Determination of autogenous behavior of Philippine strains of Aedis Aegypti (Linnaues) and Aedes Albopictus (Skuse)(Diptera: Culicidae)
Date of Award
Master of Science in Biology
Catherine Genevieve B. Lagunzad, PhD
Dengue incidence in the Philippines is increasing despite the tremendous efforts that have been done to eliminate it. Traditional control methods are being applied to control and manage the population of mosquito vectors and hence the arboviruses transmission. However, these methods and strategies may not be appropriate for the purpose due to the distinct physiology and binomics of the local strains of the two species of dengue vector, Aedes aegypti (Linnaeus) and Aedes albopictus (Skuse). This study followed the standard mosquito rearing procedure, providing optimum conditions for mosquito development. Mosquitoes under treatments were provided access with sugar solution only while those in control cages were allowed to feed on blood. Mating was confirmed by dissecting the female spermathecae and autogenous eggs were counted. Variation in larval diets and its influence on female body size and autogeny were also observed. Results suggest that under optimum conditions in the laboratory, both species are anautogenous. Larval nutrition was found to have direct influence in female mosquito body size and expression of autogeny in Aedes albopictus. Test statistics using Kruskal wallis showed that at treatment 4, Ae albopictus laid significant number of autogenous eggs. In conclusion, Ae. albopictus expression of autogeny is influenced by the nourishment they receive during larval stage.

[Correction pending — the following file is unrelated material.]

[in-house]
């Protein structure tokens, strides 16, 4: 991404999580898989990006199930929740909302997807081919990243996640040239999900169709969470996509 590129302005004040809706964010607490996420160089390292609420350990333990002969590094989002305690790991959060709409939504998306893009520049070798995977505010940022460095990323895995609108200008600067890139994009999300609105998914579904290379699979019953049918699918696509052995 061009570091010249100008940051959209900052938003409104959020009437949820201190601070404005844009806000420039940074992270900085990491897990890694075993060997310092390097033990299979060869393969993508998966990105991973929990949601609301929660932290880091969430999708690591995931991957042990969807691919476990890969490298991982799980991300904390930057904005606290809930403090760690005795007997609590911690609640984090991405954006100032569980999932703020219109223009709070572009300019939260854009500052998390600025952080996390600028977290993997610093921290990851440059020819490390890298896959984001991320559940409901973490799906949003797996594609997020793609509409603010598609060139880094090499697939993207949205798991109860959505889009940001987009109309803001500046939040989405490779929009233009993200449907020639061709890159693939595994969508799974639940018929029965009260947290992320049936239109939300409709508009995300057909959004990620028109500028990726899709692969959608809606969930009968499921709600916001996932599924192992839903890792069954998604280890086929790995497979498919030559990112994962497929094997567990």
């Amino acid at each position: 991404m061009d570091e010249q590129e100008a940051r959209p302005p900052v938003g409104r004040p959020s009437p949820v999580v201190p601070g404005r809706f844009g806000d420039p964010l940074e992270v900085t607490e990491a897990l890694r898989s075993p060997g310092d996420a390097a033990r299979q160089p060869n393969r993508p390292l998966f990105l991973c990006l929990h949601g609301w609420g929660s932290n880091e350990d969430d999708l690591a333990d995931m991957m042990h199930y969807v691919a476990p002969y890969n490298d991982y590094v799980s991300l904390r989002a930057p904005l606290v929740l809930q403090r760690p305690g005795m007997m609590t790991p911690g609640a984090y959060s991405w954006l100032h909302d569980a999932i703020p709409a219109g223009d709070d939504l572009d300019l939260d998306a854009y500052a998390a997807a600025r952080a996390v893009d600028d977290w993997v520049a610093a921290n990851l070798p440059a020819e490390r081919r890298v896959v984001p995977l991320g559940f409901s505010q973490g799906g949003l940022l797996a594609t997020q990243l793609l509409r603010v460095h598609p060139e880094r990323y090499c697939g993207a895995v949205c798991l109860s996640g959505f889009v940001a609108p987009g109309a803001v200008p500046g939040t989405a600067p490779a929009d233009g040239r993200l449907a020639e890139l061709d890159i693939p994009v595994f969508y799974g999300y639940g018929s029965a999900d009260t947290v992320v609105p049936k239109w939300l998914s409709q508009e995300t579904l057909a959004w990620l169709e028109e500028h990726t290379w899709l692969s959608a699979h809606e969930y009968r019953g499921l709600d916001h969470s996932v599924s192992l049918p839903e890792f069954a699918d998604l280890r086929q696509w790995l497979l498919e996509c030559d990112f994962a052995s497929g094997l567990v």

(2014). Determination of autogenous behavior of Philippine strains of Aedis Aegypti (Linnaues) and Aedes Albopictus (Skuse)(Diptera: Culicidae). Ateneo de Manila University.